|Demonstrate the economic viability and feasibility of newly introduced tools and practices||Field demonstration of recommended tools||Work is underway through AAFC project PRR07-370 to demonstrate to growers how to use of the forecasting model and the grasshopper identification guide as part of an IPM system.|
|Cost benefit analyses of recommended tools and practices||Work is underway through AAFC project PRR07-370 to assess cost benefit analyses of using the forecasting model and the grasshopper identification guide along with other available tools as part of an IPM system.|
|Goal 4. Evaluate strategy results||Monitor progress of strategy work||Obtain data on pesticide use and IPM adoption||Complete||Focus groups were held and Expert Polls were completed for pulses; this resulted in obtaining some baseline data on current pesticide use and IPM adoption in lentils.||March 2008|
|Design and conduct comparative grower survey on use of new tools and practices||Complete||Under AAFC project PRR05-010, lentil growers were surveyed before and after the growing season following the workshop and introduction of grasshopper identification guide (1st edition). Survey indicated that the workshop and the guide were well received and information helped growers in making judicious management decisions in the field.||January-February
|In progress||Similar surveys to be conducted for the 2nd edition under AAFC project PRR07-370.||March 2010|
|Measure risk reduction potential||Design indicators to measure risk reduction resulting from adopting recommended tools||Most of indicators are project-specific and may include: amount of reduced pesticide use per unit area (less sprays or area sprayed) as a result of the changes in practice, reduction in EIQ levels, number of growers informed about (or adopting) the reduced risk tool and acreage they represent, lentil acreage where the reduced risk tool and practices are potentially applicable, etc.||March 2010|
|Project Code||Principal Investigator||Start/End||Project Title||Anticipated/Final Outputs||Budget|
|Prr05-010||Dan Johnson, U. of Lethbridge, AB||2005 - 2006||Improve grower knowledge and practice to reduced risk management of grasshoppers in lentil||- Laminated grasshopper identification guide for use as a scouting tool
- 3 workshops to train growers on the use of the scouting tool
- Post-workshop/post-season grower survey
|BPI06-070||Dan Johnson, U. of Lethbridge, AB||2006-2008||Research and development of a newly discovered, effective grasshopper biocontrol agent found in Canadian Prairie soil||- Efficacy data required for registration package||$84,000|
|PRR07-370||Mark Goodwin, Pulse Canada||2007-2010||Reducing the use of insecticides for grasshopper control in lentils||- An upgraded grasshopper ID booklet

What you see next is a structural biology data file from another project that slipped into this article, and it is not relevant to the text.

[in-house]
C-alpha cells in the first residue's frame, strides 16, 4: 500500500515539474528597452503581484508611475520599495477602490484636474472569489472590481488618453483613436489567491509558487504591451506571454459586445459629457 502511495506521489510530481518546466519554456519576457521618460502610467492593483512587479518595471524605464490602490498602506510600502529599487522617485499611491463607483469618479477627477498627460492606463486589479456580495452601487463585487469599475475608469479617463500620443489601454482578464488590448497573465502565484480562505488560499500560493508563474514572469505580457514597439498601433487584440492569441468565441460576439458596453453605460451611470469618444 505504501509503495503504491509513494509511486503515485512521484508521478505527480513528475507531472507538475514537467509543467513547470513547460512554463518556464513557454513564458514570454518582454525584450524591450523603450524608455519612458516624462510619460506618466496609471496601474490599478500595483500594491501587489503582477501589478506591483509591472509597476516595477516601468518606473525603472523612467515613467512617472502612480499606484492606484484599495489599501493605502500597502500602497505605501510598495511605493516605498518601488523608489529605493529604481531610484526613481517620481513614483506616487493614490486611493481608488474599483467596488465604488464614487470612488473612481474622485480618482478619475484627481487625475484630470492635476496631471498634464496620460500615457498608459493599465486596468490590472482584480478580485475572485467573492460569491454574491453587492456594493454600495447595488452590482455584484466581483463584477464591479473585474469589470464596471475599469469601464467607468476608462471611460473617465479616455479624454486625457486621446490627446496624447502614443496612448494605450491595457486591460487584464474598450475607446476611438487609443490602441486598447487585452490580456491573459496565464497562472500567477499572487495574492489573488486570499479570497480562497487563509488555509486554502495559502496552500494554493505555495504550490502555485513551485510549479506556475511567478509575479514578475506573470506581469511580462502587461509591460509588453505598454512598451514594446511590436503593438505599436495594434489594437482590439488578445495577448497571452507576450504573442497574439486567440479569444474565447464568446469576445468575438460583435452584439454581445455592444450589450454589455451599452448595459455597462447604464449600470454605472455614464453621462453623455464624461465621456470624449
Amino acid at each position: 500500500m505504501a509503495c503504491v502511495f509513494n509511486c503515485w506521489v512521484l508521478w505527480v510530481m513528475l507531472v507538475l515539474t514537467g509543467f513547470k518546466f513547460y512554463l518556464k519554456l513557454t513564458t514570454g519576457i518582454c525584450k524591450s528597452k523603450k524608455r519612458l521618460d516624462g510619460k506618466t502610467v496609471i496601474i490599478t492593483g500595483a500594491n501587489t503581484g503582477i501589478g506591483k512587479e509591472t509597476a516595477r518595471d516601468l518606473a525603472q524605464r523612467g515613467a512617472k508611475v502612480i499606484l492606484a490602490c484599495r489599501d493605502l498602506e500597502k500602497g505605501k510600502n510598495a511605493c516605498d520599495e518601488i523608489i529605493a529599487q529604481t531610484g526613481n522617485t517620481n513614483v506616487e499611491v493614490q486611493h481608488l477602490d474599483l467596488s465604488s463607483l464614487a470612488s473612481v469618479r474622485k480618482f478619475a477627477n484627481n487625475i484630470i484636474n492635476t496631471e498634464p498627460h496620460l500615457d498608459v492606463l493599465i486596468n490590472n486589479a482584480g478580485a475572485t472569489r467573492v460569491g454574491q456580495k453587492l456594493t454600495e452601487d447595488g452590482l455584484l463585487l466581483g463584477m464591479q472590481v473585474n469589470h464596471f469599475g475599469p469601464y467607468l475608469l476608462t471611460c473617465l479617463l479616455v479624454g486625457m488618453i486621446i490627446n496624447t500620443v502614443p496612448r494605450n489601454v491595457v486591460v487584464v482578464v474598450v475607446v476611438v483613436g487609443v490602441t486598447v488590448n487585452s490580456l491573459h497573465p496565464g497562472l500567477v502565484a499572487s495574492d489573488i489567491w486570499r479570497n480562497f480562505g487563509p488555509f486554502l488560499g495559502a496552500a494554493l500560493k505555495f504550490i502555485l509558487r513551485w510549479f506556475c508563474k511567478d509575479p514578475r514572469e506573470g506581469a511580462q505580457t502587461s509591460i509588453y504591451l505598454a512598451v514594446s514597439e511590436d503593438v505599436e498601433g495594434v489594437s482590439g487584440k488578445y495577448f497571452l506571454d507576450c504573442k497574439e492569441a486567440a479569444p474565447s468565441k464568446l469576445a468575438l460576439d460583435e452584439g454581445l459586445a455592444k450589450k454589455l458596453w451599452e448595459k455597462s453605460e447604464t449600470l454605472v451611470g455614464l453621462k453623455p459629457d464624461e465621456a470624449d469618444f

- A spring grasshopper hatching model
- Field efficacy for biocontrol
- Field demonstration of developed tools
|BPI07-190||Dan Johnson, U. of Lethbridge, AB||2007-2008||Evaluation of non-target safety of a native fungal biocontrol agent under development for control of grasshoppers in pulses and other crops.||- Non-target efficacy data
- Biocontrol commercialization plan
5. Summary of Strategy Outcomes
The grasshopper risk reduction strategy and projects supported through the Program are generating promising results towards attaining sustainable grasshoppers management.
The main outcomes expected from this strategy work include:
- a biopesticide product as alternative to chlorpyrifos and carbamates
- a practical and user friendly grasshopper spring hatching predictor available to growers
- an extension service (i.e. risk maps) to deliver, and support grower use of the predictor
- an IPM protocol combining new and already available grasshopper control approaches
- a cohort of collaborating growers reached with this strategy through workshops, media communications, and on-farm demonstration of new tools and techniques.
It is anticipated that in combination, these outcomes will help growers reduce reliance on chemicals and achieve more effective and sustainable control of grasshoppers, while maintaining economic viability of the lentil industry. Information and results obtained through this strategy have been made accessible to other commodity groups where relevant and applicable (e.g. canola and wheat growers).
Through this strategy work, the Program is also providing collaboration opportunities and promoting new partnerships. A number of partnerships and in-kind contributions valued at approximately $164,000 were generated through collaboration among Pulse Canada, Saskatchewan Agriculture and Food, University of Lethbridge, and provincial pulse associations in Saskatchewan and Alberta. Working together increases the likelihood that risk reduction goals in grasshopper control are achieved and sustainable crop production becomes a reality.
This document will be updated regularly to reflect new information as it becomes available.